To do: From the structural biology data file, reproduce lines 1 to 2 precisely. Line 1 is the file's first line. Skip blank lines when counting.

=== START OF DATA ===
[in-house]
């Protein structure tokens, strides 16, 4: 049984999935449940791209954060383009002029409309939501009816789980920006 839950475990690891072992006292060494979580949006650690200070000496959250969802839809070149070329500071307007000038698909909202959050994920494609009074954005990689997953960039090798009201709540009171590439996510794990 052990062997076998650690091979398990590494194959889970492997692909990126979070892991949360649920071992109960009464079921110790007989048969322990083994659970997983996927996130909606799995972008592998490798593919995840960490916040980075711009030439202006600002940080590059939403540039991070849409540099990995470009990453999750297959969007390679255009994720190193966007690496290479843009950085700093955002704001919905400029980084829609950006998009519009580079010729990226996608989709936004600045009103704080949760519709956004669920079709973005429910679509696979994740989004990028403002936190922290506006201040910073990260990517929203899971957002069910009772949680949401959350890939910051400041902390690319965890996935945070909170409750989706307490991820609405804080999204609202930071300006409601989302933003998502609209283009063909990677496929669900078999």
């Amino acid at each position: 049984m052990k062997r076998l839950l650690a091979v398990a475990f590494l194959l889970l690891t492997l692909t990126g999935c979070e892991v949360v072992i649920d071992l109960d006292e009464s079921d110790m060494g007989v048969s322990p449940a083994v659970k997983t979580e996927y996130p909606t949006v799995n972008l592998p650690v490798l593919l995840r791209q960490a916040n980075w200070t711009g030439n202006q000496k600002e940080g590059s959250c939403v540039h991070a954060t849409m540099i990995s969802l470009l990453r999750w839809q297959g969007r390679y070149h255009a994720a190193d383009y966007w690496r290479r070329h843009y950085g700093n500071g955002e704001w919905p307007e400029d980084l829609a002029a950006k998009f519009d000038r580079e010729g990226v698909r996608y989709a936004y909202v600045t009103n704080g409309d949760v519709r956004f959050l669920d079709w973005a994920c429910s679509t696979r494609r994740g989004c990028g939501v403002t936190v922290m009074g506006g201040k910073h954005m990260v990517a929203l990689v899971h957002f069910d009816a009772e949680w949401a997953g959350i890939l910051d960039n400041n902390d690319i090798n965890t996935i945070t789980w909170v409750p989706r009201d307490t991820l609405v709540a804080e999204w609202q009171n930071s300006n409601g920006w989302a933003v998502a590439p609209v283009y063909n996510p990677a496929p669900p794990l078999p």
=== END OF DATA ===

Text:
[in-house]
């Protein structure tokens, strides 16, 4: 049984999935449940791209954060383009002029409309939501009816789980920006 839950475990690891072992006292060494979580949006650690200070000496959250969802839809070149070329500071307007000038698909909202959050994920494609009074954005990689997953960039090798009201709540009171590439996510794990 052990062997076998650690091979398990590494194959889970492997692909990126979070892991949360649920071992109960009464079921110790007989048969322990083994659970997983996927996130909606799995972008592998490798593919995840960490916040980075711009030439202006600002940080590059939403540039991070849409540099990995470009990453999750297959969007390679255009994720190193966007690496290479843009950085700093955002704001919905400029980084829609950006998009519009580079010729990226996608989709936004600045009103704080949760519709956004669920079709973005429910679509696979994740989004990028403002936190922290506006201040910073990260990517929203899971957002069910009772949680949401959350890939910051400041902390690319965890996935945070909170409750989706307490991820609405804080999204609202930071300006409601989302933003998502609209283009063909990677496929669900078999």